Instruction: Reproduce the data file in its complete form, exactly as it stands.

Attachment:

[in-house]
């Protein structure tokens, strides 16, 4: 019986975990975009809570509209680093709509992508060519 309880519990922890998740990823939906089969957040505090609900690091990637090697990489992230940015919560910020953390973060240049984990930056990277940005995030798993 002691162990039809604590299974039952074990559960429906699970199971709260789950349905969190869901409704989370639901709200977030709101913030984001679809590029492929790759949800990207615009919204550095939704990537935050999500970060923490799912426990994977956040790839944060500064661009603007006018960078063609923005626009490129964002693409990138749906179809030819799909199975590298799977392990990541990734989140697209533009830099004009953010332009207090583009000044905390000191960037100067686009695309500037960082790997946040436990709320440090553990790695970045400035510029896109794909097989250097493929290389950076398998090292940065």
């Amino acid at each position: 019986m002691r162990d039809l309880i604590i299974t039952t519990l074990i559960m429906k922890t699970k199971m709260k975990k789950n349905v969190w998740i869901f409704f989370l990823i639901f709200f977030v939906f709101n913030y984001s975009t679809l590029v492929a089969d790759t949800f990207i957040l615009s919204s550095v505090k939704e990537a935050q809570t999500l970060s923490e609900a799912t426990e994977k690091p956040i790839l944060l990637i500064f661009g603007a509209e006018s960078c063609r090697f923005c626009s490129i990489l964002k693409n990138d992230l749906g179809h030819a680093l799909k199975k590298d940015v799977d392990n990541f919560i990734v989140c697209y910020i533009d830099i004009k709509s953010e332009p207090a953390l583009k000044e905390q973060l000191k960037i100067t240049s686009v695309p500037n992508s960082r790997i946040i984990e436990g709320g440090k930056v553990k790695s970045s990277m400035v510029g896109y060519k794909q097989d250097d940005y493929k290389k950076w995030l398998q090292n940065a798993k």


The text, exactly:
[in-house]
């Protein structure tokens, strides 16, 4: 019986975990975009809570509209680093709509992508060519 309880519990922890998740990823939906089969957040505090609900690091990637090697990489992230940015919560910020953390973060240049984990930056990277940005995030798993 002691162990039809604590299974039952074990559960429906699970199971709260789950349905969190869901409704989370639901709200977030709101913030984001679809590029492929790759949800990207615009919204550095939704990537935050999500970060923490799912426990994977956040790839944060500064661009603007006018960078063609923005626009490129964002693409990138749906179809030819799909199975590298799977392990990541990734989140697209533009830099004009953010332009207090583009000044905390000191960037100067686009695309500037960082790997946040436990709320440090553990790695970045400035510029896109794909097989250097493929290389950076398998090292940065």
């Amino acid at each position: 019986m002691r162990d039809l309880i604590i299974t039952t519990l074990i559960m429906k922890t699970k199971m709260k975990k789950n349905v969190w998740i869901f409704f989370l990823i639901f709200f977030v939906f709101n913030y984001s975009t679809l590029v492929a089969d790759t949800f990207i957040l615009s919204s550095v505090k939704e990537a935050q809570t999500l970060s923490e609900a799912t426990e994977k690091p956040i790839l944060l990637i500064f661009g603007a509209e006018s960078c063609r090697f923005c626009s490129i990489l964002k693409n990138d992230l749906g179809h030819a680093l799909k199975k590298d940015v799977d392990n990541f919560i990734v989140c697209y910020i533009d830099i004009k709509s953010e332009p207090a953390l583009k000044e905390q973060l000191k960037i100067t240049s686009v695309p500037n992508s960082r790997i946040i984990e436990g709320g440090k930056v553990k790695s970045s990277m400035v510029g896109y060519k794909q097989d250097d940005y493929k290389k950076w995030l398998q090292n940065a798993k």